Fund Sweetwood Ventures has a big bet on VC small funds.


Although older venture capital firms continue to raise bigger and bigger funds, LPs may have more luck focusing on smaller things.

Amit Kurz, general partner of Israel-based Sweetwood Ventures Fund, thinks so. He told TechCrunch that last year he started seeing more and more small funds that he had never seen at the main tables of the tournament. While these “nano” funds weren’t the main funding for Sweetwood’s $70 million thesis, he thought it was worth finding a way to support them.

“I was really excited about how we could get exposure to that space,” Kurz told TechCrunch. “You actually generate this access to the most subscribed rounds and invest a small amount, which is a known win-win. You’re not competing with the mainstream VCs, but everyone wants you because you bring so much value.”

So Sweetwood decided to raise a fund dedicated to these investors. Now, the firm is announcing that it has raised $20 million for a separate fund to focus on Israel-based money, cutting checks of up to $2 million to amounts of $15 million or less. Sweetwood has supported seven funds so far.

He is also looking to create nano funds by working with angel investors.

For this side of the fund, Sweetwood works with angels to match their investment in a company and have them shoulder the money the company raises. They don’t take that kind of stake to begin with. So far they have closed on two deals.

“It’s a no-brainer for these guys,” Kurz says of approaching angel investors. “[They are] Anyway, there’s this external partner that does these deals and pays them like a tech scout, which doesn’t look like a tech scout.

The firm started raising a nano-focused fund at the peak of the 2021 frenzy, and is now looking to deploy into different market conditions where smaller, less established companies are struggling to scale. Kurz said they were initially apprehensive when the market began to deteriorate, but they quickly got over that fear because they realized that their paybacks were now writing checks to companies at affordable prices and that they actually had time to spend. Diligence.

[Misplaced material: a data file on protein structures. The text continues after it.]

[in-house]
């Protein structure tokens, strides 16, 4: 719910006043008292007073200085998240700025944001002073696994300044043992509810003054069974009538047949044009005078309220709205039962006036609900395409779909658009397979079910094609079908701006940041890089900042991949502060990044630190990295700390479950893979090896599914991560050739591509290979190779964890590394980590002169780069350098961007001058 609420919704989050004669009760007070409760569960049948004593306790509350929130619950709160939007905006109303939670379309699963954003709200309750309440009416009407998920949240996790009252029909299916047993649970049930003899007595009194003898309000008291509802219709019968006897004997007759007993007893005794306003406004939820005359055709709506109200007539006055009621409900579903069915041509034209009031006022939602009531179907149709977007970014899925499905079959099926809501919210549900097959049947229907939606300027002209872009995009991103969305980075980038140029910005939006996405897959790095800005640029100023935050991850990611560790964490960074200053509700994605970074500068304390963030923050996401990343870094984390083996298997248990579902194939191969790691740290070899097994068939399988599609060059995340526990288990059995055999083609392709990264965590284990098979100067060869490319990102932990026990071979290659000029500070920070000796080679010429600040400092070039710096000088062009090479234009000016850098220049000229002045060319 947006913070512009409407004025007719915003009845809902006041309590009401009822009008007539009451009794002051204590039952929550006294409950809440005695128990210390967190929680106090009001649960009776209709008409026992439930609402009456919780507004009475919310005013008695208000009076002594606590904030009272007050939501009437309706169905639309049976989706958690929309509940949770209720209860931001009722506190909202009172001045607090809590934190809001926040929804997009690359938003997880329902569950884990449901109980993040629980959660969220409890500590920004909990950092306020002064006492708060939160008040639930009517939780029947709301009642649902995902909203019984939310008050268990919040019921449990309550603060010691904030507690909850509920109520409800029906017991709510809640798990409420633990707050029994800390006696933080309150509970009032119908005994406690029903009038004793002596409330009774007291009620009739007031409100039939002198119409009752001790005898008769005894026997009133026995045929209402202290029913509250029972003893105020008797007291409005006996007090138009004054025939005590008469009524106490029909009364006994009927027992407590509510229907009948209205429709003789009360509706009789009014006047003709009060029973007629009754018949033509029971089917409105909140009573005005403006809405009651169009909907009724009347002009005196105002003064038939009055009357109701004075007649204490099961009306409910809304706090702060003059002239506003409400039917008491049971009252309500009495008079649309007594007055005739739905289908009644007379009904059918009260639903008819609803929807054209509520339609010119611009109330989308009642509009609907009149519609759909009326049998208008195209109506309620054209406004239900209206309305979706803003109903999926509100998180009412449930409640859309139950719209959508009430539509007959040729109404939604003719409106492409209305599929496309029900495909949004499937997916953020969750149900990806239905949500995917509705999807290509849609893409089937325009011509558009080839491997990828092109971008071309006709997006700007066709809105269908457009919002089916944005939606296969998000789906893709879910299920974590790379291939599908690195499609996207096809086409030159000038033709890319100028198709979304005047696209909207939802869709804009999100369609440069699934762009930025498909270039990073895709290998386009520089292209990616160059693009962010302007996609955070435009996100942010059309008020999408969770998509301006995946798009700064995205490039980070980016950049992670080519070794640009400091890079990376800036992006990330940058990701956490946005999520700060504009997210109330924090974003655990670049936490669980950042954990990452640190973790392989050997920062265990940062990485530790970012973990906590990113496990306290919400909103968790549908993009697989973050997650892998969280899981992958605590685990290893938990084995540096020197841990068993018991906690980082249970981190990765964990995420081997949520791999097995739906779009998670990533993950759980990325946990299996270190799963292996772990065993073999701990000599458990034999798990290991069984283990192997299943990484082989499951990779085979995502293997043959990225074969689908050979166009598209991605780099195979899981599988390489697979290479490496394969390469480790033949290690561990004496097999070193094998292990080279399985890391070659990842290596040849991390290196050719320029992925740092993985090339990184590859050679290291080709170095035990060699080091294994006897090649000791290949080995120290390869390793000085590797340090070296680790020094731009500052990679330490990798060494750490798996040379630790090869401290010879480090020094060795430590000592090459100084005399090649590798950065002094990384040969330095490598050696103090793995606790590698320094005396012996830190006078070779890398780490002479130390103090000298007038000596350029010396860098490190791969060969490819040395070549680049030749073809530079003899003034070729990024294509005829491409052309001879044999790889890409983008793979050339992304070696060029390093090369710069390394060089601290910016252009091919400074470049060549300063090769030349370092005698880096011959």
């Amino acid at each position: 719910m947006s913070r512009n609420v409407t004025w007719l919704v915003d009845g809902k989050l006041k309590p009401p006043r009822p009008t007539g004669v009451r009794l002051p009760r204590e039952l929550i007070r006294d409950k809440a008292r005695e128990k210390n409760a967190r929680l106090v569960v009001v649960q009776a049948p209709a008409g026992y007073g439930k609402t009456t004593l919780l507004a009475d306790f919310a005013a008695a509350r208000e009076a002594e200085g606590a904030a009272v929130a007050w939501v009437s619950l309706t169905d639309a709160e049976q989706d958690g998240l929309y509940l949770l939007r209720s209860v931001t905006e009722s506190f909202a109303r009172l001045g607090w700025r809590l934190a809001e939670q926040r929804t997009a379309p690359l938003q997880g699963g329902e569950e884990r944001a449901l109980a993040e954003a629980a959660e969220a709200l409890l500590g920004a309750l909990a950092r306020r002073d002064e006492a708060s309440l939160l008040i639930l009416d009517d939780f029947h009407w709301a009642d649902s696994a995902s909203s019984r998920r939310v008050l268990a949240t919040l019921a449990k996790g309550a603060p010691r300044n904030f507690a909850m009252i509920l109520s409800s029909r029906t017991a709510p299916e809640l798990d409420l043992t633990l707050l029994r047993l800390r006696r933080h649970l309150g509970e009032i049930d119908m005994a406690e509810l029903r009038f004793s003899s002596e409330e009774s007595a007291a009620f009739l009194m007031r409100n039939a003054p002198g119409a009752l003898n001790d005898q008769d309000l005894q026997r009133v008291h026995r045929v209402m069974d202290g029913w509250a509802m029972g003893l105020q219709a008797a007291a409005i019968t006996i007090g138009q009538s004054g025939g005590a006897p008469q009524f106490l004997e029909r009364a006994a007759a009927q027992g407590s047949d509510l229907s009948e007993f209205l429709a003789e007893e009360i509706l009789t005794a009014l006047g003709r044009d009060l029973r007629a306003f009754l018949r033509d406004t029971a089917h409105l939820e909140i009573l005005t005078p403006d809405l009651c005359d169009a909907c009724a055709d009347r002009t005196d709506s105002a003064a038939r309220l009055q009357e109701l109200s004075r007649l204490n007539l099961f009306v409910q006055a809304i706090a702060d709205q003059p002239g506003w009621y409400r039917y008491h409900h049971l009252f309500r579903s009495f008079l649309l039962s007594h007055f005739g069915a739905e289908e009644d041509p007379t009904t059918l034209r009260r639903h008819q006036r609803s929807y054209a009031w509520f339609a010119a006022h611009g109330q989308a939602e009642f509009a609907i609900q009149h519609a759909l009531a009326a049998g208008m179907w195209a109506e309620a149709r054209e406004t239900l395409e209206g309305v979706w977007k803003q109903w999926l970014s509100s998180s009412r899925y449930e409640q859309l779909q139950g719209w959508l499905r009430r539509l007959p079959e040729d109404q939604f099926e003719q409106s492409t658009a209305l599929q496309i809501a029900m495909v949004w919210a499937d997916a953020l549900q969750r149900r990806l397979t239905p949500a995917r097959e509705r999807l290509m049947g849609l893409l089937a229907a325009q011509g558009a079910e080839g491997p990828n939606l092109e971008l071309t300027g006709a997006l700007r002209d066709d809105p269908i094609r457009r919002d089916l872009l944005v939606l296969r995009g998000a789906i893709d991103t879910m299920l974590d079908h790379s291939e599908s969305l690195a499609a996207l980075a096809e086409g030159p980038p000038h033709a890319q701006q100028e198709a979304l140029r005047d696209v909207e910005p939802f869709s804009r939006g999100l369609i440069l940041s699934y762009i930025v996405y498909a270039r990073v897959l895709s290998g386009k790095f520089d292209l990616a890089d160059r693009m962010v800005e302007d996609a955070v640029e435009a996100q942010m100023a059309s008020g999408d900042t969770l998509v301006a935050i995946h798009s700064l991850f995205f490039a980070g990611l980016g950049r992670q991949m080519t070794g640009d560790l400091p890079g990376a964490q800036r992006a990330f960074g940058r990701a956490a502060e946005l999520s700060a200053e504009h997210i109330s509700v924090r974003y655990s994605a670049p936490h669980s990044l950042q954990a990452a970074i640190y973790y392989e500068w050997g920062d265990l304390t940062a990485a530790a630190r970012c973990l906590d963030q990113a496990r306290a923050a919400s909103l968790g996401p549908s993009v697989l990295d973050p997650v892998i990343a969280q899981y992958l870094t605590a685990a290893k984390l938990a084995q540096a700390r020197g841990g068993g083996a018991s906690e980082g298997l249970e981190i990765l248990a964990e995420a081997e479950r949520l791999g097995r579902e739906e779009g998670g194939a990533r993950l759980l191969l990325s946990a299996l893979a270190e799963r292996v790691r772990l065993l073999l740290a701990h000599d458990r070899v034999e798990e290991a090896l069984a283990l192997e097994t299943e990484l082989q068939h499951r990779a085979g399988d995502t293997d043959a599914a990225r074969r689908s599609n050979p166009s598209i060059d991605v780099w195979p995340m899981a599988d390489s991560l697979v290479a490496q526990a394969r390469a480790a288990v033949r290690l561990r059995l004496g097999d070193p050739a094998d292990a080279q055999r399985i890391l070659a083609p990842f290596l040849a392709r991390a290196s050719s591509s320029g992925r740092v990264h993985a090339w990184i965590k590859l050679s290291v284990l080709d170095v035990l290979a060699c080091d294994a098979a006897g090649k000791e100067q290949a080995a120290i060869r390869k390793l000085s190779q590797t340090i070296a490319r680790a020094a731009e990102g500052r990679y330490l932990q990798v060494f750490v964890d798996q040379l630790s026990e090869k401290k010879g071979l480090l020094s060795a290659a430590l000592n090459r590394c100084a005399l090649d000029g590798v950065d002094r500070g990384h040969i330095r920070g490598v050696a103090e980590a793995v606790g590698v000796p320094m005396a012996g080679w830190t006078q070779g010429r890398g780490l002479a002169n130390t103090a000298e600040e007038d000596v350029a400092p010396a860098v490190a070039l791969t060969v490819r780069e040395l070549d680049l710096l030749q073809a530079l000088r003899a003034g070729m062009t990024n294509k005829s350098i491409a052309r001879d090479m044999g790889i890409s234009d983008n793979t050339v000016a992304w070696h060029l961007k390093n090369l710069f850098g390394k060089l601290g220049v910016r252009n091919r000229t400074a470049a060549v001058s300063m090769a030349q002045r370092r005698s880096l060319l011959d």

Kurz addressed the big question they ask when evaluating these potential investments, since neither angel investors nor nano funds are big enough to lead any rounds, why would startups want to take their money? He said the organization is looking for funds and individuals that fall under two categories of answers: knowledge and access.

For some, access is king, especially through the angel investor. If you’re a well-connected, well-known ex-tech entrepreneur, the idea is to hear about more prestigious deals and get invited to join other angels because of your background. According to Kurz, this may include angels who were successful or well-known predecessors.

Sweetwood, on the other hand, is looking for professional and highly skilled funds and individuals sought by companies to fill rounds because they bring a significant amount of value to the table relative to their check size.

“Why do people give you access? Why do people want it at the cap table?” he said. “It’s more about the ability to add value and get the deal than your ability to identify the deal or make choices on the deal.”

While this nano fund is separate from the firm’s main series, Kurz envisions some funds being good candidates for the main fund online. It also helps them get into companies that might otherwise end up in mainstream fund portfolios.

“The smaller the funds the better,” he said. “The smaller you are, the more likely you are to generate disproportionate returns. I thought, this is really interesting, how do we build something for this?”



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